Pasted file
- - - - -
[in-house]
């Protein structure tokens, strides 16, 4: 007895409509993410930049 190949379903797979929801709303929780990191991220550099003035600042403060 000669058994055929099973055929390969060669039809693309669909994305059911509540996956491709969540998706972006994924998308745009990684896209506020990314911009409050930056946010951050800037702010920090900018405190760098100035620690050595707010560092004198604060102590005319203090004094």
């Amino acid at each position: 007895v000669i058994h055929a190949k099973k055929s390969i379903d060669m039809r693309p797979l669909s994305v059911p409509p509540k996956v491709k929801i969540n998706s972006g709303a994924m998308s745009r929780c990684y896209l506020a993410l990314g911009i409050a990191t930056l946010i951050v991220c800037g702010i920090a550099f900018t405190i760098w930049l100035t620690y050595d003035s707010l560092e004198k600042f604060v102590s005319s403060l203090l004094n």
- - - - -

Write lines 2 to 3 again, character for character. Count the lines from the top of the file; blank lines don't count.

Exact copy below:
């Protein structure tokens, strides 16, 4: 007895409509993410930049 190949379903797979929801709303929780990191991220550099003035600042403060 000669058994055929099973055929390969060669039809693309669909994305059911509540996956491709969540998706972006994924998308745009990684896209506020990314911009409050930056946010951050800037702010920090900018405190760098100035620690050595707010560092004198604060102590005319203090004094």
């Amino acid at each position: 007895v000669i058994h055929a190949k099973k055929s390969i379903d060669m039809r693309p797979l669909s994305v059911p409509p509540k996956v491709k929801i969540n998706s972006g709303a994924m998308s745009r929780c990684y896209l506020a993410l990314g911009i409050a990191t930056l946010i951050v991220c800037g702010i920090a550099f900018t405190i760098w930049l100035t620690y050595d003035s707010l560092e004198k600042f604060v102590s005319s403060l203090l004094n």